With its otherworldly skyscrapers and futuristic technology, Tokyo can feel a million miles away.
However, Brazilian-born photographer Gerald Figueras makes life in the city seem more relatable in his stunning series of photos on Tokyo’s streets.
Figueras moved to Japan in 2016 after becoming fascinated by the country’s people and customs.
Through his photography, Figueras captures the enchanting details of his everyday experiences and the people he encounters.
For Figueras, street photography is the perfect medium to present the relationship between Tokyo’s inhabitants and its futuristic metropolis. Street photography’s organic and unposed nature presents the otherwise legendary city in a relatable and commonplace way that allows viewers to get a feel of what life is really like in the city.
Scroll on to see 26 stunning photos of Japan that capture everyday life on the streets of Tokyo.
After first visiting Japan in April 2016, Brazilian-born photographer Gerald Figueras fell “completely in love” with the country and was determined to return as soon as possible.
“I needed to stay longer to really understand how life goes on here. I couldn’t get it out of my head,” he told Business Insider.
Eight months later, in December 2016, Figueras gathered his possessions and made the move.
Despite his full-time job in marketing and content production for a software company based in Tokyo, Figueras still finds plenty of time for his passion — capturing the enchanting people and streets of Japan’s capital.
Rather than scheduling in sessions to go out and take pictures, Figueras prefers to always carry his camera on him so that he’s prepared when opportunity strikes: “My camera is always in my backpack, wherever I go.”
“The majority of photos are taken during my daily routines: coming back from work, on the way to the supermarket, going out with friends, taking the train, etc. This keeps the photos as faithful as possible to what I understand is ‘the daily Japan,’” Figueras said.
Figueras was first drawn to street photography when travelling as a young adult. “The many different scenarios, cultures and, most importantly, people, gave me a craving to improve my capture skills so I could really review and retell my travel stories with the same beauty that my eyes were seeing,” he said.
“I wanted people to feel what I was feeling at the moment.”
His fascination with human tendencies and the impact people have on their environment drives his imagery’s narratives. “I believe that people are the most interesting thing in the world,” Figueras stated.
“The potential for men and women to change their surroundings, in big and small ways, with positive and negative results, is something that keeps life unpredictable and fresh on a daily basis.”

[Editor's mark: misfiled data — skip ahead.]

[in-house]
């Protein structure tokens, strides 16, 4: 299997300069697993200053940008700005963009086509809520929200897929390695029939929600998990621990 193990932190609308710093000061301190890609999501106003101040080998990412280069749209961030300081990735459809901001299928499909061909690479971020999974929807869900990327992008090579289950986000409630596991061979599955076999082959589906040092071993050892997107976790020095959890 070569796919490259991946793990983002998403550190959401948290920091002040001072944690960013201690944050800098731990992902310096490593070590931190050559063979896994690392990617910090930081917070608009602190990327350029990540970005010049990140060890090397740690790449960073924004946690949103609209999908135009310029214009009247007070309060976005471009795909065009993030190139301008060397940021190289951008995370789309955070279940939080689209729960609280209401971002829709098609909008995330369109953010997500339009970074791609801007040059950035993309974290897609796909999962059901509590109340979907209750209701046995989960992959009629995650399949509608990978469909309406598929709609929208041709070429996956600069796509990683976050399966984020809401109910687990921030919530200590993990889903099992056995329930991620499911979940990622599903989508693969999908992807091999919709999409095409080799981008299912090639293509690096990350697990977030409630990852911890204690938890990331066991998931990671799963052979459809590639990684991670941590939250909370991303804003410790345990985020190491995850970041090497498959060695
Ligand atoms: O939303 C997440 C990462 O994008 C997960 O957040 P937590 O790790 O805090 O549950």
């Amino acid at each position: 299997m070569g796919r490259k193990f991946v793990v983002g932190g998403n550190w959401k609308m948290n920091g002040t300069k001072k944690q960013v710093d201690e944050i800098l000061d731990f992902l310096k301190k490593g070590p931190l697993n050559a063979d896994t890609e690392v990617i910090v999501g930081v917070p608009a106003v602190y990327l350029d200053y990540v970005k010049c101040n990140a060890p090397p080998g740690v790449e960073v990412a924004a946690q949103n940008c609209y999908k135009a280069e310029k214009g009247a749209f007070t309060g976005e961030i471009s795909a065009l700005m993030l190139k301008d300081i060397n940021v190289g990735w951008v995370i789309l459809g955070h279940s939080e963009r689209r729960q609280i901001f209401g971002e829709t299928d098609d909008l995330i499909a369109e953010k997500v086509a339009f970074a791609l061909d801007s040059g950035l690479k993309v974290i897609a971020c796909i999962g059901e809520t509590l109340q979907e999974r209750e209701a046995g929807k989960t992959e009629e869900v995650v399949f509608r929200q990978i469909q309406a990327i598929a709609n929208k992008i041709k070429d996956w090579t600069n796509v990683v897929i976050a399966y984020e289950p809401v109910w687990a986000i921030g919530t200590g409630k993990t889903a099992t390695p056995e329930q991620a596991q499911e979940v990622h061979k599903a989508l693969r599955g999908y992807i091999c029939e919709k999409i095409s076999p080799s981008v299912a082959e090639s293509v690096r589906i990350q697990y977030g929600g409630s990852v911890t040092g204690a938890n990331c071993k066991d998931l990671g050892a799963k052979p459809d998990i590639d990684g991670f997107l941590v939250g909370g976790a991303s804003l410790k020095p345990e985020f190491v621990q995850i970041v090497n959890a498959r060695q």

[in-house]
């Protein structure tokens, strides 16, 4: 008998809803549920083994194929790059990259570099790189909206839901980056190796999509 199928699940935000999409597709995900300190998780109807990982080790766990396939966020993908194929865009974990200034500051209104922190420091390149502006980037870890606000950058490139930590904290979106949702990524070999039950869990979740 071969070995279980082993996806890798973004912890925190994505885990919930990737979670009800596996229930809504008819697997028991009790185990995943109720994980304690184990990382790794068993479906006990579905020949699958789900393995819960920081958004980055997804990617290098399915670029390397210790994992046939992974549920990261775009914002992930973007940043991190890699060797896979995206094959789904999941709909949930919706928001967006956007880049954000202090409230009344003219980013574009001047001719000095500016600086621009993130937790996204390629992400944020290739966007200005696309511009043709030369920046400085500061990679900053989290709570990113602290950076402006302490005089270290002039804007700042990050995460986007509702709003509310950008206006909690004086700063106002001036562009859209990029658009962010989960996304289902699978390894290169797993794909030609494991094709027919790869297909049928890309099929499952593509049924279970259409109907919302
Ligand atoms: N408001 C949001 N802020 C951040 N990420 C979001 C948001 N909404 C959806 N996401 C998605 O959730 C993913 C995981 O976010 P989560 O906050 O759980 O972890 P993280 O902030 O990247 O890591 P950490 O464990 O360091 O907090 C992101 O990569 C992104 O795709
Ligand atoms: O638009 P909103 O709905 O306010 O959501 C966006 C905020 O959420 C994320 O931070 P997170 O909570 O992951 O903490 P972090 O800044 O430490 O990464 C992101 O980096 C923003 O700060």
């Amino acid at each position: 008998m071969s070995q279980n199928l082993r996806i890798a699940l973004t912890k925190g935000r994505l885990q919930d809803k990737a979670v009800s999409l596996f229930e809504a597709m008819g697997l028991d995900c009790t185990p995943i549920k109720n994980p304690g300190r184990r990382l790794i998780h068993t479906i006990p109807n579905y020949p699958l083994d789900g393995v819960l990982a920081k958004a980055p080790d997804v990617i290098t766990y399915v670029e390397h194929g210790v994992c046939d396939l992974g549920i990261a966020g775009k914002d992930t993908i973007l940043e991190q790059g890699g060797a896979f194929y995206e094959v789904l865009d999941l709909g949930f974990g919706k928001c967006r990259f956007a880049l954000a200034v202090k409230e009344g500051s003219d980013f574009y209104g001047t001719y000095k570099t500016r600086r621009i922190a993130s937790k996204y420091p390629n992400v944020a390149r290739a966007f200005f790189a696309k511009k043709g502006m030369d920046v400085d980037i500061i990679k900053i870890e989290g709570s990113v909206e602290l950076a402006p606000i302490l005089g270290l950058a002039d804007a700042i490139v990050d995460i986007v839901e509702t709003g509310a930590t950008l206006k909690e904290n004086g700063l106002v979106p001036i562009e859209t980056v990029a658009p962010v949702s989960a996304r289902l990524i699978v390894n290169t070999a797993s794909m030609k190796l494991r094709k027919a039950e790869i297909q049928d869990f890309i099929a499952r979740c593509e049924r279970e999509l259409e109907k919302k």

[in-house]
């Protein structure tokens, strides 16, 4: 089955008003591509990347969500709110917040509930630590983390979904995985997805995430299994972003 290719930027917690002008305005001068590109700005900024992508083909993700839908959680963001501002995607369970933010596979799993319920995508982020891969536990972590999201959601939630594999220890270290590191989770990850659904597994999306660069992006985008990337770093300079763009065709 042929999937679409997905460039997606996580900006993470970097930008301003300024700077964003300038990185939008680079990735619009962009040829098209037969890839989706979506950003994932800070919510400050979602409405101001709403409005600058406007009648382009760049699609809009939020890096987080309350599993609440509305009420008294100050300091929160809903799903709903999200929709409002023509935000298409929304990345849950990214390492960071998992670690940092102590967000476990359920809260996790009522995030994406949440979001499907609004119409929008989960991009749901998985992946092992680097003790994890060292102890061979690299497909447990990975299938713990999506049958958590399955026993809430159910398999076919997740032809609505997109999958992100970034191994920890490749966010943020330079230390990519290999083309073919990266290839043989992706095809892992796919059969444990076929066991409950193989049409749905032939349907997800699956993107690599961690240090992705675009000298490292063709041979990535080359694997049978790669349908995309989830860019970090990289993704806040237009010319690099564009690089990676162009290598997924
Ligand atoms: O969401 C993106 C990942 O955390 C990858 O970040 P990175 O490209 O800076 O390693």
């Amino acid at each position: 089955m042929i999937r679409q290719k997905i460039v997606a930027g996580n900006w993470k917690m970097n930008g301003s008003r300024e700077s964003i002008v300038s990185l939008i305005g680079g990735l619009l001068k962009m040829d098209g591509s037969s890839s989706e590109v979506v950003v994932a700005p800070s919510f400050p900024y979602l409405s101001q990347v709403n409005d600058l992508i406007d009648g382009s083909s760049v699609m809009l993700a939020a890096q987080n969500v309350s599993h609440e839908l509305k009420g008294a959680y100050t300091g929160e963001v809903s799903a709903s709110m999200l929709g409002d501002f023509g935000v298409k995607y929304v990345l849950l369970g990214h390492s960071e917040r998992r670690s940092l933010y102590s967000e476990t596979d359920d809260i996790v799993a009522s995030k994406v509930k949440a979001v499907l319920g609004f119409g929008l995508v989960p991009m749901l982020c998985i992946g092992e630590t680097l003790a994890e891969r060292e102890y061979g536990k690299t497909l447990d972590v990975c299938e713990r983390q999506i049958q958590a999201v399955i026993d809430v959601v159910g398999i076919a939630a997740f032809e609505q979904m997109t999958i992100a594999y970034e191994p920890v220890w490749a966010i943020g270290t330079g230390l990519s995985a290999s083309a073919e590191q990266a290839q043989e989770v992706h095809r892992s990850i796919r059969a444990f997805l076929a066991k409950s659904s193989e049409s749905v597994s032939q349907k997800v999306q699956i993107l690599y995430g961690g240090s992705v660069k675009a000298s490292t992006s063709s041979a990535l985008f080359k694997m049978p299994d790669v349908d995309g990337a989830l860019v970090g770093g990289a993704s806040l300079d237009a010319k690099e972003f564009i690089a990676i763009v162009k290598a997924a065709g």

The relationship between his subjects and their environment drives a large percentage of Figueras’ images, like this junction in central Tokyo, packed with vehicles and pedestrians.
To Figueras, capturing the everyday is “one of the greatest excuses you have to really stop and look around to how people are living their lives, and what they do with [them].”
In reflecting the everyday, Figueras’ work helps him to stop and appreciate even the smallest, most trivial yet beautiful moments.
“Being able to appreciate life’s little things is the most important thing I can do to keep myself happy, under whatever circumstances,” Figueras said.
Noticing fleeting moments, framing them, and capturing them has taught Figueras to appreciate the little things in his own life.
“Noticing what might look trivial to everyone else has helped me to appreciate my own moments much better,” he said.
And it’s the Japanese people’s appreciation of these “little things” which initially attracted Figueras to Tokyo as a city and as a community.
Their sense of “mindfulness” is Figueras’ favourite thing about Japanese culture.
“The Japanese excel above all other cultures when it comes to the respect needed to live peacefully and collectively in society,” Figueras said.
“Only here is it possible to live in the most populous metropolitan area in the world but still feel like you are in a little village.”
Regard for one another and a sense of community forms the back-bone of Japanese life in Figueras’ eyes, and in his work.
The balance between people and environments, actions, and objects fuels many of Figueras’ images — like this fleeting moment of eye contact across a lively bar.
As well as the relationship between the city and its inhabitants, Figueras is equally as fascinated by the effect that Tokyo has on its visitors and tourists.
Figueras’ side-project, Photo My Tokyo, invites visitors to the city to hire him to help them capture their experiences in the bustling, metropolitan hub as honestly as possible.
Photo My Tokyo attempts to capture the real essence of Tokyo instead of standard tourist snaps of people aimlessly grinning in front of various landmarks. By doing so, Figueras hopes to provide visitors with a small slice of the everyday wonder they experienced during their trip.
“I approach Photo My Tokyo with the same kind of visual storytelling that I like to approach with my street photography,” Figueras said.
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